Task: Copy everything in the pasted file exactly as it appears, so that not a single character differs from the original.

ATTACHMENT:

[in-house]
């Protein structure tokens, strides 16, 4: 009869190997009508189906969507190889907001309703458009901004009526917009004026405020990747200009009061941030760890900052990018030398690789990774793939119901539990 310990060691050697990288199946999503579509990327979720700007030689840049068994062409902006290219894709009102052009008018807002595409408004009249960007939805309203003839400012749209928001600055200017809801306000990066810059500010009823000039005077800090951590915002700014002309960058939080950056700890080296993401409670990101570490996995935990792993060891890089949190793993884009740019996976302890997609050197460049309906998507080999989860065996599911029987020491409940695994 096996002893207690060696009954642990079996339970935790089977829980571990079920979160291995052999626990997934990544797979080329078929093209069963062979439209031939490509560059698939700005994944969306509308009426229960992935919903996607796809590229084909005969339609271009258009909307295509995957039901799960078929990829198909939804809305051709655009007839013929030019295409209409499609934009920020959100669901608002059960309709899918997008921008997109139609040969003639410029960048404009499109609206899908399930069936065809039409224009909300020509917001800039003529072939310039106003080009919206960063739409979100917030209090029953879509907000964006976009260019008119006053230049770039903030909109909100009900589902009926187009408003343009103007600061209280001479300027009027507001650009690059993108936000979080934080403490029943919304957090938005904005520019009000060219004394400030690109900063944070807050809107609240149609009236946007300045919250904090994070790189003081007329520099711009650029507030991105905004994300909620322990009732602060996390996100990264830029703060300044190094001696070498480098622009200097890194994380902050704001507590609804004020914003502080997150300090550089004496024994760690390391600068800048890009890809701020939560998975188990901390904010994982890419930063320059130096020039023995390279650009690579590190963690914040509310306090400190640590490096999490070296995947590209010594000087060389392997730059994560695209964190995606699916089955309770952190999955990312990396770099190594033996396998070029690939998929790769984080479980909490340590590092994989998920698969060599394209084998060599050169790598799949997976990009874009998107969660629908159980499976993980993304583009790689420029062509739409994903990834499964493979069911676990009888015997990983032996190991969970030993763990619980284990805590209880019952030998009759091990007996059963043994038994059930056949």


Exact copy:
[in-house]
């Protein structure tokens, strides 16, 4: 009869190997009508189906969507190889907001309703458009901004009526917009004026405020990747200009009061941030760890900052990018030398690789990774793939119901539990 310990060691050697990288199946999503579509990327979720700007030689840049068994062409902006290219894709009102052009008018807002595409408004009249960007939805309203003839400012749209928001600055200017809801306000990066810059500010009823000039005077800090951590915002700014002309960058939080950056700890080296993401409670990101570490996995935990792993060891890089949190793993884009740019996976302890997609050197460049309906998507080999989860065996599911029987020491409940695994 096996002893207690060696009954642990079996339970935790089977829980571990079920979160291995052999626990997934990544797979080329078929093209069963062979439209031939490509560059698939700005994944969306509308009426229960992935919903996607796809590229084909005969339609271009258009909307295509995957039901799960078929990829198909939804809305051709655009007839013929030019295409209409499609934009920020959100669901608002059960309709899918997008921008997109139609040969003639410029960048404009499109609206899908399930069936065809039409224009909300020509917001800039003529072939310039106003080009919206960063739409979100917030209090029953879509907000964006976009260019008119006053230049770039903030909109909100009900589902009926187009408003343009103007600061209280001479300027009027507001650009690059993108936000979080934080403490029943919304957090938005904005520019009000060219004394400030690109900063944070807050809107609240149609009236946007300045919250904090994070790189003081007329520099711009650029507030991105905004994300909620322990009732602060996390996100990264830029703060300044190094001696070498480098622009200097890194994380902050704001507590609804004020914003502080997150300090550089004496024994760690390391600068800048890009890809701020939560998975188990901390904010994982890419930063320059130096020039023995390279650009690579590190963690914040509310306090400190640590490096999490070296995947590209010594000087060389392997730059994560695209964190995606699916089955309770952190999955990312990396770099190594033996396998070029690939998929790769984080479980909490340590590092994989998920698969060599394209084998060599050169790598799949997976990009874009998107969660629908159980499976993980993304583009790689420029062509739409994903990834499964493979069911676990009888015997990983032996190991969970030993763990619980284990805590209880019952030998009759091990007996059963043994038994059930056949």